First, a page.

US Securities and Exchange Commission (SEC) Rule 10b5-1, introduced in October 2000, permits persons to operate trading plans, notwithstanding that they are aware of relevant inside information, provided they devised these plans before becoming so aware and they have no discretion to alter those plans once so aware, other than to terminate them.
The government has also accepted other recommendations.
Section 205G of the Corporations Act currently requires a director of a listed company to notify the market operator (for example, the Australian Stock Exchange) of:
• Any relevant interests of the director in securities of the company or a related body corporate; and
• Contracts to which the director is a party or under which the director is entitled to benefit and which confer a right to call for or deliver shares in, debentures of, or interests in a managed investment scheme made available by the company or a related body corporate.
Notice must be given within 14 days of the director’s appointment or any change in the director’s interests.
The Government has adopted CAMAC’s recommended changes to s205G. They include:
• Extending the obligation to all listed entities, not just listed public companies;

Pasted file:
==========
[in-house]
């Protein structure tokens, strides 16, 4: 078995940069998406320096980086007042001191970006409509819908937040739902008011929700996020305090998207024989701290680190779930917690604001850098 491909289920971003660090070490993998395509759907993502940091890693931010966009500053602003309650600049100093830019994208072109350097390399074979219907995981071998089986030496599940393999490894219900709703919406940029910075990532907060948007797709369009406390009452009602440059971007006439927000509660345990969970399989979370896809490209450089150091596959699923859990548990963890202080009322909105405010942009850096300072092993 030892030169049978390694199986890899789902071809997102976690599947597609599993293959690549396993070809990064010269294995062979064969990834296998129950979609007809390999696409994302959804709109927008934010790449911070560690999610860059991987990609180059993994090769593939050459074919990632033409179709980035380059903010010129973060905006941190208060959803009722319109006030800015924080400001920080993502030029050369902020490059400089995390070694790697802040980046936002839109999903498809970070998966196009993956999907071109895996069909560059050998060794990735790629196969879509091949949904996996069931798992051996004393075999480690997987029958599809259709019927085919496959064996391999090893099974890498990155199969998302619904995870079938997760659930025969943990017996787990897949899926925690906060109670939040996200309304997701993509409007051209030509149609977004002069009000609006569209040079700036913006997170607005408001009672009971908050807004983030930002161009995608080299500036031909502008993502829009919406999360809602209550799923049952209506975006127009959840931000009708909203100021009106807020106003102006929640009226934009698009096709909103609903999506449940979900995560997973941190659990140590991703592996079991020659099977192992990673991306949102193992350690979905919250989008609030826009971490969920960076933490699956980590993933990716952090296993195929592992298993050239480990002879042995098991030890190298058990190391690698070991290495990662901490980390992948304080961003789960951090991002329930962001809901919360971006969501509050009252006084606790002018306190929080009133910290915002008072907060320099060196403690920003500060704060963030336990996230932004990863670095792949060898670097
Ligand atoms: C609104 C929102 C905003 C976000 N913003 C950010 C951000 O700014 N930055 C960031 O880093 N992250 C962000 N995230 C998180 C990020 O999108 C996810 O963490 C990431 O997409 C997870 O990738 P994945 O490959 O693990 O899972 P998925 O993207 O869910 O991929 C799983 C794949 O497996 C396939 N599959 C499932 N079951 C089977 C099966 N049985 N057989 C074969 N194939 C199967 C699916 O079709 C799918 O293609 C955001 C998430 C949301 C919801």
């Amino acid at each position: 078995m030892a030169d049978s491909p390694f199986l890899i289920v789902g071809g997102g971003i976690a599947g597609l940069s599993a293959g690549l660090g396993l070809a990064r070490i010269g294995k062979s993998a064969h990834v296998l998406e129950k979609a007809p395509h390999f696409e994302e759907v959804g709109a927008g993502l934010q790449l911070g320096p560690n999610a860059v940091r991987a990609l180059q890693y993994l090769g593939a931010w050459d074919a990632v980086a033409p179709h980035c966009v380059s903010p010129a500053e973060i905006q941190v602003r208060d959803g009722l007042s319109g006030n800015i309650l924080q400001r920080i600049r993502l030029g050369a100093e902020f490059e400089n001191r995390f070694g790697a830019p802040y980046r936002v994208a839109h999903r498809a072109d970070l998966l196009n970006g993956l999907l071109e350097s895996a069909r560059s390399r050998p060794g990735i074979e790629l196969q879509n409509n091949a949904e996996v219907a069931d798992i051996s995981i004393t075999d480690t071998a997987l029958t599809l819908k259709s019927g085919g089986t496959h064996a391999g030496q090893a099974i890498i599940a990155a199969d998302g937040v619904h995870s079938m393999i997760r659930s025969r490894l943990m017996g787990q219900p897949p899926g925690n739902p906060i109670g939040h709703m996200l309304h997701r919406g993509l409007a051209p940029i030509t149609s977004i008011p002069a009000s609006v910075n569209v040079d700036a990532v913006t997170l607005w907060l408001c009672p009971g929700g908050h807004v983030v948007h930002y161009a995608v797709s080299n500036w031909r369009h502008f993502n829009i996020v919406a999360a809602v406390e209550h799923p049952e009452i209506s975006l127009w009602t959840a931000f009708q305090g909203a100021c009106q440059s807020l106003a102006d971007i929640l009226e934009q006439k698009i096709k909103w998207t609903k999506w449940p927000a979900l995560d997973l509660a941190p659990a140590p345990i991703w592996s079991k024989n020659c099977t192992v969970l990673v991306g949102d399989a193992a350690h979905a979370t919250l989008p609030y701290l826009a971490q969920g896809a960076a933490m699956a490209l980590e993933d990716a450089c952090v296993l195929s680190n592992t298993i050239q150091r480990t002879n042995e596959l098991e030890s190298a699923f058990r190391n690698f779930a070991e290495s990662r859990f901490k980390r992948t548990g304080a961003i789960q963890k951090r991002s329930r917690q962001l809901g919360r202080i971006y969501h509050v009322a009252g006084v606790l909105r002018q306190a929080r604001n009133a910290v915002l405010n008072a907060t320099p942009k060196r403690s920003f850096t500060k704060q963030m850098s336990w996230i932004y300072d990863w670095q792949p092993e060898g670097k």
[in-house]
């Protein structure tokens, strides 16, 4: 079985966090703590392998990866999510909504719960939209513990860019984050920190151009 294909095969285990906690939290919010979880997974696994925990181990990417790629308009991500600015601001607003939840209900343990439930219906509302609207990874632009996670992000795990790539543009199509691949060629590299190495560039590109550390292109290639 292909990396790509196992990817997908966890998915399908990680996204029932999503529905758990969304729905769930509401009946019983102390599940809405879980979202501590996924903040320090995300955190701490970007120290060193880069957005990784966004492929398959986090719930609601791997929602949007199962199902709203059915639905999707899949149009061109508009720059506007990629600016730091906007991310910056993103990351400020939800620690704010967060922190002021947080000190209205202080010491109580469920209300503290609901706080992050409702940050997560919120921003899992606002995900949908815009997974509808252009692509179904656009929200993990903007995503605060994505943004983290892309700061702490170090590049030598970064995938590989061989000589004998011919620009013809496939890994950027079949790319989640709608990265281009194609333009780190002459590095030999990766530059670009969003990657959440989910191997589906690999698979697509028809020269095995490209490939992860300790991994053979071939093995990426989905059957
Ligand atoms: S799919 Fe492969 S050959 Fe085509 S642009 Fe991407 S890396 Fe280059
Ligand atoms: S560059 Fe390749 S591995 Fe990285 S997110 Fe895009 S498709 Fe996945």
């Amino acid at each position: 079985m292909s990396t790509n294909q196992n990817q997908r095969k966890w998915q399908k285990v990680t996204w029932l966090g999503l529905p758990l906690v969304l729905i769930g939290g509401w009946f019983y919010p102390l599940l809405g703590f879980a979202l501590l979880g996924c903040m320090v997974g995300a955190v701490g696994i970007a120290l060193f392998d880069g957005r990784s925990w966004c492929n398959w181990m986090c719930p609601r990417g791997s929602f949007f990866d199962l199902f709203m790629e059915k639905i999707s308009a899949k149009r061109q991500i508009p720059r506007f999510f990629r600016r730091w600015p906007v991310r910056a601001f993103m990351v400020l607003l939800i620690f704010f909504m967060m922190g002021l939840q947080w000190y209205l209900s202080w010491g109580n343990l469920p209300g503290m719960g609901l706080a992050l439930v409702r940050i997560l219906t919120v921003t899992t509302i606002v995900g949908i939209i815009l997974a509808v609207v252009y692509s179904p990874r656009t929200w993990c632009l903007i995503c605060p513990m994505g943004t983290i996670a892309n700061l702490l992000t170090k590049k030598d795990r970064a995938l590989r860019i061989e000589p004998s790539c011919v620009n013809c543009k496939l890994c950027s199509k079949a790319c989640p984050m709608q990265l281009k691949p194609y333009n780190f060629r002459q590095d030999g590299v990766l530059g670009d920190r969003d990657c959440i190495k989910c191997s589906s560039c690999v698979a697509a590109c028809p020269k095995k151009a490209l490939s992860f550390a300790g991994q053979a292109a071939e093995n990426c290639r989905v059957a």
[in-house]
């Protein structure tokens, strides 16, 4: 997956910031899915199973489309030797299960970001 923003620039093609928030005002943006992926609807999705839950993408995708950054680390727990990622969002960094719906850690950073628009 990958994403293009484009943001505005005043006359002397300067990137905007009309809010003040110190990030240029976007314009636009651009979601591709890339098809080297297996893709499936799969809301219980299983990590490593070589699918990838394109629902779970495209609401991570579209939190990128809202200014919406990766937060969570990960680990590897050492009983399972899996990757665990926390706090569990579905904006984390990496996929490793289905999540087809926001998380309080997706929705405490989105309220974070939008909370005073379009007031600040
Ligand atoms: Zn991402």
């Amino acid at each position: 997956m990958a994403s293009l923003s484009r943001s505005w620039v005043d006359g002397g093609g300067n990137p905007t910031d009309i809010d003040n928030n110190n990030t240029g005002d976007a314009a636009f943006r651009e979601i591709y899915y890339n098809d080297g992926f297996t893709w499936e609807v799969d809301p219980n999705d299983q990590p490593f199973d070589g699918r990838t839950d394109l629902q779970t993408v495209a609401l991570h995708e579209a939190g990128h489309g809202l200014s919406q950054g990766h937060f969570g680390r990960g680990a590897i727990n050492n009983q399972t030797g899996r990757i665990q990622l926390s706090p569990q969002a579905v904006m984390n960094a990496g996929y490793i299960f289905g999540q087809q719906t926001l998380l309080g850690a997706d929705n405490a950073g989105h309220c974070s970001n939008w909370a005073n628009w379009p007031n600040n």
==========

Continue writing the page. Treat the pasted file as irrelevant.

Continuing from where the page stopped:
• Extending the obligation to senior executives as well as directors;
• Extending the obligation to the one-month period after resignation; and
• Reducing the disclosure period from 14 days to two business days in most cases (this is shorter than the five business days currently allowed under ASX Listing Rules).
Reducing the disclosure period may be a big challenge to some companies, which cannot seem to do it in the current five days required by the ASX. A review by the BT Corporate Advisory service revealed that directors at 16 companies breached the ASX rules in 2005, an improvement on 22 companies in 2004, while six companies breached the Corporations Act, compared with 20 previously.
But not all of CAMAC’s recommendations have been accepted, with the government appearing uncertain on some issues.
As a result, the Government is seeking further submissions on the CAMAC recommendation regarding exercising options with inside information. An insider who exercises an option right for physical delivery of a product covered by the insider trading law may be guilty of insider trading, even if the insider only came into possession of the inside information after entering into the option contract. CAMAC has recommended that persons who, in good faith, enter into fixed exercise-price, physical delivery, option contracts when they are not aware of inside information be entitled to exercise their physical delivery rights, even when they hold inside information. The Government appears to be concerned about the potential advantage that this change could give an insider when deciding whether to exercise an option. It has called for further submissions.
In the meantime keep watching this space. We will let you know when government intent becomes reality.© Guerdon Associates 2022 Back to all articles